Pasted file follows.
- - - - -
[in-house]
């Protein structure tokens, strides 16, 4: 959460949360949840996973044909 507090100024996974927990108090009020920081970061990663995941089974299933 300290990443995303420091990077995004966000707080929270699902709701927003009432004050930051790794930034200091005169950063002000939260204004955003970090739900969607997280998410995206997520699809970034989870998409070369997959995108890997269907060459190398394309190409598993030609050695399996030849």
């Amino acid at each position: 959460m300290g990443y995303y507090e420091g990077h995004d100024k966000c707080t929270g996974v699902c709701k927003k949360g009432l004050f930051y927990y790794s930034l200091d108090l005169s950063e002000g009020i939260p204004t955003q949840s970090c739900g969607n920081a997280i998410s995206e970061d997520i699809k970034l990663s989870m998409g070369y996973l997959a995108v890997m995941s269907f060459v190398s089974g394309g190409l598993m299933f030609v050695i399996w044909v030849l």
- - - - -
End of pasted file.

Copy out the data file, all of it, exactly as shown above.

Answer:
[in-house]
């Protein structure tokens, strides 16, 4: 959460949360949840996973044909 507090100024996974927990108090009020920081970061990663995941089974299933 300290990443995303420091990077995004966000707080929270699902709701927003009432004050930051790794930034200091005169950063002000939260204004955003970090739900969607997280998410995206997520699809970034989870998409070369997959995108890997269907060459190398394309190409598993030609050695399996030849």
């Amino acid at each position: 959460m300290g990443y995303y507090e420091g990077h995004d100024k966000c707080t929270g996974v699902c709701k927003k949360g009432l004050f930051y927990y790794s930034l200091d108090l005169s950063e002000g009020i939260p204004t955003q949840s970090c739900g969607n920081a997280i998410s995206e970061d997520i699809k970034l990663s989870m998409g070369y996973l997959a995108v890997m995941s269907f060459v190398s089974g394309g190409l598993m299933f030609v050695i399996w044909v030849l």